Correction: An earlier version of this Outlook essay incorrectly said that China’s “ping-pong diplomacy” occurred in the early 1980s. It took place in the early 1970s. This version has been corrected.
Forty years ago, when China was still closed off to most of the world, Chairman Mao Zedong invited a group of American table-tennis players to participate in a week of friendly exhibition matches around the country. Insular and impoverished, the People’s Republic was just emerging from the most chaotic years of the Cultural Revolution. Although he was largely responsible for creating this predicament, Mao saw that sports could help gently pull China out of its isolation.
Ping-pong diplomacy, as it was dubbed, paved the way for President Richard Nixon’s trip to China in 1972 — and for the thaw in relations between the two countries. In those days, the Chinese plastered sporting exhibitions with red banners bearing the slogan: “Friendship First, Competition Second.”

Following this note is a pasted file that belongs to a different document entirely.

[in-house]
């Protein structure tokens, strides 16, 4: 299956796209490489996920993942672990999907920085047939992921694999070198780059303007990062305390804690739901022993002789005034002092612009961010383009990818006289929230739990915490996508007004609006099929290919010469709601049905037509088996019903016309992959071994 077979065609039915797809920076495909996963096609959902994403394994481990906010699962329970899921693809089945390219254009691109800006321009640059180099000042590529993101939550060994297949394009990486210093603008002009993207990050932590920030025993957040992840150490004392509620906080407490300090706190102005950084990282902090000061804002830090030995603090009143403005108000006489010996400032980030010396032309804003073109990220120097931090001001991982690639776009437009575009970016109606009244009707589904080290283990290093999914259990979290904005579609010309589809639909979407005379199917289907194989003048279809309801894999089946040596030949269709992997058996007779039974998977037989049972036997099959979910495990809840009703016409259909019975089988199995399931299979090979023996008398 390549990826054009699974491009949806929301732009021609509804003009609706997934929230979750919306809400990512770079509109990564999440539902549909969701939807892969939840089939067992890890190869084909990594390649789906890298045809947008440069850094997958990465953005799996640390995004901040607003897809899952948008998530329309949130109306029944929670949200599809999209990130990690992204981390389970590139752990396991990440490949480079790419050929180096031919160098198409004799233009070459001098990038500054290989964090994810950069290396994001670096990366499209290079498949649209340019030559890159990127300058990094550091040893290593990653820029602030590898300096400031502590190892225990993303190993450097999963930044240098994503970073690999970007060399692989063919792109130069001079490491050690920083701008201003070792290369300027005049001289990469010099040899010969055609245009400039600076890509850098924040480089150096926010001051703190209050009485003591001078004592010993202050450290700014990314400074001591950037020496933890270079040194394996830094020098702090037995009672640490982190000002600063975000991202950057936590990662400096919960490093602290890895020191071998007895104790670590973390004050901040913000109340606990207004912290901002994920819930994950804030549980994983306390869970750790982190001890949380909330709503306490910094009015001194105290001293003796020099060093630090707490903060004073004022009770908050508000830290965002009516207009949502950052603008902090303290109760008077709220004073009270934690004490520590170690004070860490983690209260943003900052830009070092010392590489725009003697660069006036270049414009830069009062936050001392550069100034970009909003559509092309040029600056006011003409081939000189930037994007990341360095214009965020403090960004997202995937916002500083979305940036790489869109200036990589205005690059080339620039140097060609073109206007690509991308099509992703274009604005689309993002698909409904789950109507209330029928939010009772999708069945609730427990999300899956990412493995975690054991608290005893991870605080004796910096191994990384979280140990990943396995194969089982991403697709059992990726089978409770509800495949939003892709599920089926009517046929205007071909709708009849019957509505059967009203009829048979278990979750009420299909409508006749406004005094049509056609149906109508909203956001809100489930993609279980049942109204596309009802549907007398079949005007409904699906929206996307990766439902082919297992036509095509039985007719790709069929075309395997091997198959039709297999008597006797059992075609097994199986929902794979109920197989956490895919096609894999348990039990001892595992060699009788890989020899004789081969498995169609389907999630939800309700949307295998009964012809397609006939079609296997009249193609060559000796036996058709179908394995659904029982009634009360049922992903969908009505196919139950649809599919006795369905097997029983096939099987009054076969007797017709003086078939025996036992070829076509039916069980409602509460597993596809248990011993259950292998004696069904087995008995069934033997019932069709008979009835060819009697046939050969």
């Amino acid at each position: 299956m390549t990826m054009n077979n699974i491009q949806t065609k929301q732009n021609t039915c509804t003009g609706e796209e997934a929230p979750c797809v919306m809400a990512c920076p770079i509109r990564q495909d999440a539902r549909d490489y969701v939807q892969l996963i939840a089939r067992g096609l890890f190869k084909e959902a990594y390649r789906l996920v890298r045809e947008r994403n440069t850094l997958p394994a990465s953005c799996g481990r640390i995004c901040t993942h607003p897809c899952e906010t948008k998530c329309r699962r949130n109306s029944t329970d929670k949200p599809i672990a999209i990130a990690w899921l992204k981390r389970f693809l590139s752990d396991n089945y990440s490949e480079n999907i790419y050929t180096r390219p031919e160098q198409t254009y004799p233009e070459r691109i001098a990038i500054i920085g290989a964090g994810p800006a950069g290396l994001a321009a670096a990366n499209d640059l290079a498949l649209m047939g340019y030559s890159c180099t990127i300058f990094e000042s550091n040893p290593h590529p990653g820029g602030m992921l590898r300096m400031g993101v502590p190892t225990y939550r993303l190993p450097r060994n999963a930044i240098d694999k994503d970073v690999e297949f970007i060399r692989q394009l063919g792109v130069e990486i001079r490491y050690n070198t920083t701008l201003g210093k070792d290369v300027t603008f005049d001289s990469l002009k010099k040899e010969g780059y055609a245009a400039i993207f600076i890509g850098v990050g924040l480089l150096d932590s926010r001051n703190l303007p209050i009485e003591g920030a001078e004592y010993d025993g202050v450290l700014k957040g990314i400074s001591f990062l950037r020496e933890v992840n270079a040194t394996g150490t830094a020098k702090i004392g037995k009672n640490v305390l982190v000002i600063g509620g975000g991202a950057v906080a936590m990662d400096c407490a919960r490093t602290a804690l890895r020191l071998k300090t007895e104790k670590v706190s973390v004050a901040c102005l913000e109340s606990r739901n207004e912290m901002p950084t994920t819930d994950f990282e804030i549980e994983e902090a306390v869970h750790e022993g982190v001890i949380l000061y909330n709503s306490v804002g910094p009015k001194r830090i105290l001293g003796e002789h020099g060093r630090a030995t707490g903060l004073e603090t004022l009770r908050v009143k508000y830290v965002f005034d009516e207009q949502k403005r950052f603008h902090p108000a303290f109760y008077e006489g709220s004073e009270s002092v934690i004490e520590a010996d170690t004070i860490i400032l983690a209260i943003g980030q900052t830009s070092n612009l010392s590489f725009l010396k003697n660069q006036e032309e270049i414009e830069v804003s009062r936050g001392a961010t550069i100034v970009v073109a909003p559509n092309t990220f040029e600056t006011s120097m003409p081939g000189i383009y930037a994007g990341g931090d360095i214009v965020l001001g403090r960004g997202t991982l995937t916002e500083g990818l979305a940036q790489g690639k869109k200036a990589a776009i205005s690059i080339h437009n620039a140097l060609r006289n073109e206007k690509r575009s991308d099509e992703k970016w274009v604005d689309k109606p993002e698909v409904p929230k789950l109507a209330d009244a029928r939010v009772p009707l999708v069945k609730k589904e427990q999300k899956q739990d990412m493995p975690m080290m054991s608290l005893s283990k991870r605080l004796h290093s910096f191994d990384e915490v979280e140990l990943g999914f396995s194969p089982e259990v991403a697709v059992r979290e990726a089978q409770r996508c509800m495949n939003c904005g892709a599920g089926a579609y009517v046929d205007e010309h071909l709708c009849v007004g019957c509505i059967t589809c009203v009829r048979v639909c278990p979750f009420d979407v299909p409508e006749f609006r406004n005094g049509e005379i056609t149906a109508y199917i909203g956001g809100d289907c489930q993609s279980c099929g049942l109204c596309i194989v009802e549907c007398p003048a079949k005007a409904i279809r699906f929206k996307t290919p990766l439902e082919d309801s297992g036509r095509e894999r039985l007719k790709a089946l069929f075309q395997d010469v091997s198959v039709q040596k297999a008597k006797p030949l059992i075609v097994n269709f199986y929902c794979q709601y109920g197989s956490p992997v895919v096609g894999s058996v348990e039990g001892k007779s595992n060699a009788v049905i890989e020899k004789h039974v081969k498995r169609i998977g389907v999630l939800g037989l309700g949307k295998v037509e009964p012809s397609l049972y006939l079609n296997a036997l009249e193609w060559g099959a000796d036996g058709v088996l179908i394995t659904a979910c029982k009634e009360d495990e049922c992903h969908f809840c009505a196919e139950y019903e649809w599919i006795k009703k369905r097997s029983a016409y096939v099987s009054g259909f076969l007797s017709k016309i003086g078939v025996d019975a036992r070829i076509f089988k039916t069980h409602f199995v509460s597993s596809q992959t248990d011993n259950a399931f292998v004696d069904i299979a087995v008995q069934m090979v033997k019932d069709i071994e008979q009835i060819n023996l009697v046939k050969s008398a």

No such banners were hanging from the rafters at Beijing’s Olympic basketball stadium on Thursday night, when the Georgetown Hoyas tipped off against the Bayi Rockets, the Chinese army team. It was supposed to be a goodwill game, a diplomatic give-and-go. The Hoyas’ tour, timed to coincide with a visit by Vice President Biden, was meant to be a sporting diversion to the tensions between the world’s biggest economies. A State Department official had even urged the Hoyas to see themselves as cultural ambassadors, heirs to the ping-pong diplomats. Nobody would blame the college players for believing at the opening tip that the evening would end much like the prior evening’s game: with hugs and warm feelings of cross-cultural camaraderie for their Chinese counterparts.